Big Data is a hot topic these days. It’s been said that the amount of digital data doubles every three years. Today, less than 2% of all stored information is nondigital.
“The whole point of a big data strategy is to develop a system which moves data along from raw statistic to actionable insight,” says Bernard Marr. In his Big Data Guru blog, he explains the four basic layers you need to get a grip on Big Data. Here’s how he describes it.
1. Data sources layer
This is your raw data. It includes sales records, customer database, feedback, social media channels, marketing list, email archives and any data gleaned from monitoring or measuring aspects of your operations. This is where you decide what you have and measure it against what you need to answer.
2. Data storage layer
Your Big Data lives here once you gather it. A computer with a big hard disk might be all you need for smaller data sets, but when you start storing (and analyzing) truly Big Data, you need a sophisticated, distributed system. Besides a system for storing data that your computer system will understand (the file system), you also need a system for organizing and categorizing it in a way that people will understand—the database. Some possibilities: Apache Hadoop DFS (distributed file system) and Google File System.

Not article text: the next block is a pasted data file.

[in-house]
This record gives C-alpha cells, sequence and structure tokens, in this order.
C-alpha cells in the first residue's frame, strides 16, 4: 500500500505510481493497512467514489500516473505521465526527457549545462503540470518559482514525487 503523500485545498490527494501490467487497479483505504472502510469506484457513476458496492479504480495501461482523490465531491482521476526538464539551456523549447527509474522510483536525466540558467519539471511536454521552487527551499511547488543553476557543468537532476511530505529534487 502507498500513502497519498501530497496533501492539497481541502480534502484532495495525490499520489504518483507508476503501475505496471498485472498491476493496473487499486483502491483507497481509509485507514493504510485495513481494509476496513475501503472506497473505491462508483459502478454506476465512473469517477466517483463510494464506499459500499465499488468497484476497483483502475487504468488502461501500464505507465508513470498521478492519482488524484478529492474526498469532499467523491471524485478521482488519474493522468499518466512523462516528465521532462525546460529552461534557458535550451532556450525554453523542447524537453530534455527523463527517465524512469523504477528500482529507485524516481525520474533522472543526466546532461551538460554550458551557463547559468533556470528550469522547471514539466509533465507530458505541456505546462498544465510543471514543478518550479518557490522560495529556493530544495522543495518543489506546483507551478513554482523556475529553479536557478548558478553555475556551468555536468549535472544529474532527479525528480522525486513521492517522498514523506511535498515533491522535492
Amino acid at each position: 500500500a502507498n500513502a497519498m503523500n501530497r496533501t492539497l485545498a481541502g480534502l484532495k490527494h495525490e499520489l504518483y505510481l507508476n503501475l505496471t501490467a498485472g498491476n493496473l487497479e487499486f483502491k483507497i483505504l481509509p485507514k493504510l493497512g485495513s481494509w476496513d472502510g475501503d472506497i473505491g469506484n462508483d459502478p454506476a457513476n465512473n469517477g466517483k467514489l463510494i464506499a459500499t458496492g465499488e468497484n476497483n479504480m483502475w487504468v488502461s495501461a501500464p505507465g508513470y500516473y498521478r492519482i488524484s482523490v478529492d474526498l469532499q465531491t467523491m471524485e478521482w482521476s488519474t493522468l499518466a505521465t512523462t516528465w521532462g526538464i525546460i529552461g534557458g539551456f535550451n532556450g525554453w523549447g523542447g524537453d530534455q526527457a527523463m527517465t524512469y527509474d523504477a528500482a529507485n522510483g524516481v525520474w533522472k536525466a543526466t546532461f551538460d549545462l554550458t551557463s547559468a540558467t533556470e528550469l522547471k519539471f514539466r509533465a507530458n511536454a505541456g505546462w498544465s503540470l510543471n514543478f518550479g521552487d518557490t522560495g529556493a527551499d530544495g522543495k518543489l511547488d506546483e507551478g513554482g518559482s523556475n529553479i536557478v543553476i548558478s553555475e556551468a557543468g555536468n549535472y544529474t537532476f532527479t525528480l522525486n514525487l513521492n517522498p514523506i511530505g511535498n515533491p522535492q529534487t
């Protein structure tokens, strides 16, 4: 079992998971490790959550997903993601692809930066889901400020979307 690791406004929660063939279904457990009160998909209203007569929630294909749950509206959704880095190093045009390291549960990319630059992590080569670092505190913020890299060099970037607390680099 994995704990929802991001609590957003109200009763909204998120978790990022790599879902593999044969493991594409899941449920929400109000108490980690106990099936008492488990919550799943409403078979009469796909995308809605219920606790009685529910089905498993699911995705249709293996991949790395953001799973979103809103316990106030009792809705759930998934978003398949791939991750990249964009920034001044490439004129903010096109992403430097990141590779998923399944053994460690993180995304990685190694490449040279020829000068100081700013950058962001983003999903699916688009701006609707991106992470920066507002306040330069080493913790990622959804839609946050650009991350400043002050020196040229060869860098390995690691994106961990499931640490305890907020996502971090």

3. Data processing/ analysis layer
When you want to use the data to find out something useful, you will need to process and analyze it. A common method is a MapReduce tool that selects the data elements that you want to analyze, and puts it into a format ready for you to glean insights. A large organization may have its own data analytics team. They will employ tools such as Apache PIG or HIVE to query the data and might use automated pattern recognition tools to determine trends, as well as drawing their conclusions from manual analysis.
4. Data output layer
This is where the analysis gets to the people who can take action on it. It can take the form of reports, charts, figures and key recommendations.
Results of Big Data
1. Cost reduction
2. Time reductions
3. New product development
4. Better decision-making